in the slot.
This Year’s Top Waiver Wire Candidates
Washington: The former high school running back is an impressive
receiver who runs like an agile fullback in the open field. He
does everything well, but nothing stands out as his signature
skill. I think he can be as good, if not better than Chris Cooley—his
co-star who has the billing at this point in Washington—in the
near future. I think Davis is the best tight end in this draft
if he can approach his life and profession with maturity he hasn’t
always shown prior to the NFL. Thus far, the Redskins project
Davis to be a part of two-tight end sets in Jim Zorn’s west coast
offense. This automatically puts a rather heavy cap on Davis’
fantasy production before the season ever begins. However, if
Cooley gets banged up, Davis could blow that ceiling—and that
roof—off 300 yards and 3 scores.
Seattle: Are you a shell-shocked team when it comes to acquiring
tight ends that have tons of talent, but lack professionalism
(Jerramy Stevens) or proven veterans that were out of gas (Marcus
Pollard)? Then you must be in the market for a steady but unspectacular
player that can block in the running game and catch that 3-yard
drag route. And I’ve got just the player for you, Mr. Allen. He’ll
remind you of Jed Weaver who faced your ‘hawks twice in a season
while working as a Niner. Don’t remember? Yeah, he’s not that
memorable. I have a feeling Carlson’s fantasy production won’t
be, either. You can say the same for Titans rookie Craig Stevens.
Carolina: As dynasty owners tout the merits of a Notre Dame player
picked too high, you can head down south and get a similar player
at a much lower price. The training camp battle between Gary Barnidge
and Jeff King will be about as exciting as Roger Goddell taking
a gig as a late night talk show host. Still Barnidge is worth
monitoring because he’s a more nimble athlete than King and could
win the job just by staying healthy.
Benchwarmers With Skills
Bears: Based on what I saw on film, Kellen Davis has elite
skills. He has the best combination of size, athleticism, and
hands in this draft. He reminds me of a poor man’s Tony Gonzalez
because he has excellent body control in the red zone. He aptly
skill for Michigan State in the Champ Sports Bowl versus Boston
College in a game where he also sacked Matt Ryan as a situation
The Bears were able to nab him late in the draft as a “developmental
project” because of apparent issues between Davis and the John
L. Williams regime in East Lansing, which Davis claims he wasn’t
aware of any problem. Time will tell if Chicago got a steal they
can either trade away or pair with Greg Olsen in two-TE sets.
The way we seem to hear about two-TE sets lately, you wonder if
it’s the wave of the future for NFL offenses. If it you’re buying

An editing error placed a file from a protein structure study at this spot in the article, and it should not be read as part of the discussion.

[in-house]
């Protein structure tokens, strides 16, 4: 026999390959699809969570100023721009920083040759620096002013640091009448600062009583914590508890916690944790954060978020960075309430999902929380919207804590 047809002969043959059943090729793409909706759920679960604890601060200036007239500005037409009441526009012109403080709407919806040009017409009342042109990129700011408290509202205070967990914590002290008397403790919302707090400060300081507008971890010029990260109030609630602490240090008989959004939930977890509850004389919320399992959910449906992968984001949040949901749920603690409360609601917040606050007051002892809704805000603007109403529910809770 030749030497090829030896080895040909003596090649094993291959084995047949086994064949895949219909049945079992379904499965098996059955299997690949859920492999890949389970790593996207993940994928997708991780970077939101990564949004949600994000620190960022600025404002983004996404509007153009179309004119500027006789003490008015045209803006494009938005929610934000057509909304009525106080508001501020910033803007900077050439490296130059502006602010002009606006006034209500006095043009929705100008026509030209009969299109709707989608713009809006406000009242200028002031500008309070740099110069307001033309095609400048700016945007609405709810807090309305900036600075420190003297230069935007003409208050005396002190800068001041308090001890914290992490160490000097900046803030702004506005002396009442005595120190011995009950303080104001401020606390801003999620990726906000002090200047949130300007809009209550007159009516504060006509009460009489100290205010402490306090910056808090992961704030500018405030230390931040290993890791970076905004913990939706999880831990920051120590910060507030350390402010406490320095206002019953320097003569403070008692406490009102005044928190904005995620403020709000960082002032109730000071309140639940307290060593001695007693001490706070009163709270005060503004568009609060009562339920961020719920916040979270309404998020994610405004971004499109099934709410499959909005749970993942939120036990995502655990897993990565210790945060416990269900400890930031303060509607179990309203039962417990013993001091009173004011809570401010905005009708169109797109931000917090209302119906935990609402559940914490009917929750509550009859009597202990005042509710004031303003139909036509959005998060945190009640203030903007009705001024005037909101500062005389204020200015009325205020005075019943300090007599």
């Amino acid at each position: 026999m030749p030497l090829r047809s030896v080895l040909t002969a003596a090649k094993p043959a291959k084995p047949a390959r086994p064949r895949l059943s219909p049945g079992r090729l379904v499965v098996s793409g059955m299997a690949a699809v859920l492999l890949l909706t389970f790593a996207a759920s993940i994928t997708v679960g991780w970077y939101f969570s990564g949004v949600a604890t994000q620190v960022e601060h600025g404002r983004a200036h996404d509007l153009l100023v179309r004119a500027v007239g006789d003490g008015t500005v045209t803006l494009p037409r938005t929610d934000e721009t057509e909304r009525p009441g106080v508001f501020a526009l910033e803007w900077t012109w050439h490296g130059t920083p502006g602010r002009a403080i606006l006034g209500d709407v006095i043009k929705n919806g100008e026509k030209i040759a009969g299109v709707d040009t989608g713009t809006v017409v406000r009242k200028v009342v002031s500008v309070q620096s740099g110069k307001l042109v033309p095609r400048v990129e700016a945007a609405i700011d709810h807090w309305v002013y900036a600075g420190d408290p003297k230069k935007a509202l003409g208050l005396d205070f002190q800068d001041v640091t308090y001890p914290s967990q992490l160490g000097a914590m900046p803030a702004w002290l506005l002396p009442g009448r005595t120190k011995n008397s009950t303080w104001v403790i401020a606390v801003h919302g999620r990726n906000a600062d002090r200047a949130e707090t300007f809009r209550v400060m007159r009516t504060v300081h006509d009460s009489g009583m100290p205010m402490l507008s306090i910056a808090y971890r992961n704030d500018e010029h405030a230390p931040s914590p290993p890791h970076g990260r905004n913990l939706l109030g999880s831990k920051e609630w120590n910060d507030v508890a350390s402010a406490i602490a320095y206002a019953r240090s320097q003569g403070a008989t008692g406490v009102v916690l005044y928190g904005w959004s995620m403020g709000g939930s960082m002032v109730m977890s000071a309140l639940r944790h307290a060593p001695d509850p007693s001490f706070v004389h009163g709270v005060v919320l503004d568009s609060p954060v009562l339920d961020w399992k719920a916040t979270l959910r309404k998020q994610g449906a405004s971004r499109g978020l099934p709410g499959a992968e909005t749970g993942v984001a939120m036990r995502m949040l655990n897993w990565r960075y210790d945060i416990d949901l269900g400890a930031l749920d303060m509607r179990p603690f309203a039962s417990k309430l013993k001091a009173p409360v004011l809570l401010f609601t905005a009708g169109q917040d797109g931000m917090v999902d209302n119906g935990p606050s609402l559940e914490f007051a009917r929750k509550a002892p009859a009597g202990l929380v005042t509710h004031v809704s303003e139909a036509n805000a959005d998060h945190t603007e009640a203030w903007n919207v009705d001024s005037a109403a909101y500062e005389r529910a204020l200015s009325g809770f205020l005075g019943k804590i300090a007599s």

it, I want you (yes, you Papa
Smurf) to send me recent picture so I can make sure you’re
not continuing to ingest any more of that colloidal silver. Instead,
take Davis at the end of your dynasty drafts.
Brad Cottam, Chiefs: A 6-6 or 6-7 guy with good straight line
speed. It’s just my two cents, but straight-line speed is
good for four things:
The good thing about Cottam is he can block, which will give fantasy
owners the opportunity to see if he can develop into Tony Gonzalez’s
understudy. His catching technique needs work so he doesn’t deal
with bouts of drops due to allowing the ball into his body and he’s
not going to be dynamic after the catch unless he’s the far-side
receiver sneaking off the line on a fake field goal where he can
pretend it’s the combine all over again.
- Amateur football (high school and college)
- Drag Racing
- The NFL Combine
Bennett, Dallas: Put Jacob Tamme in this guy’s body and you
get a Hall of Fame tight end. The rookie from Texas A&M has solid
hands, a good burst, and can handle defensive lineman as a run blocker.
The positive for the Cowboys is with Jason Witten as the starter,
the organization can afford to wait and see if the light goes on
for Bennett who hasn’t shown the work ethic to maximize his great
Jermichael Finley, Green Bay: He’s young, but talented. He’s
not fast, but has a good feel for the game because he does the little
things well. Finley still needs develop consistency and maturity.
This is a good selection for the Packers, because the Texas alum
has time to develop.
Indianapolis: Last year the Colts took BYU’s Johnny Harline.
Tammy is a very similar player, but with a higher profile and better
athleticism. These are the type of receivers that Peyton Manning
can do something with if the Colts struggle with injury: dependable
route runners, sure-handed, and tough. The issue facing Tamme in
training camp will be his blocking. If he demonstrates he’s an effective
blocker—which based on the film isn’t likely—he might get a shot
in two-tight end sets. I believe Tamme’s fate with the Colts will
be similar to Harline’s.
Cleveland: Just imagine how great Kellen Winslow, Jr. could be if
he weren’t having knee surgeries every off-season. Rucker has strong
enough receiving skills to make an NFL impact, but he’s far from
ready as an in-line blocker. Most of his success in the Missouri
passing game came out of the slot or split wide. Although he possesses
excellent hands, Rucker lacks the speed to be a viable primary threat
in an NFL offense.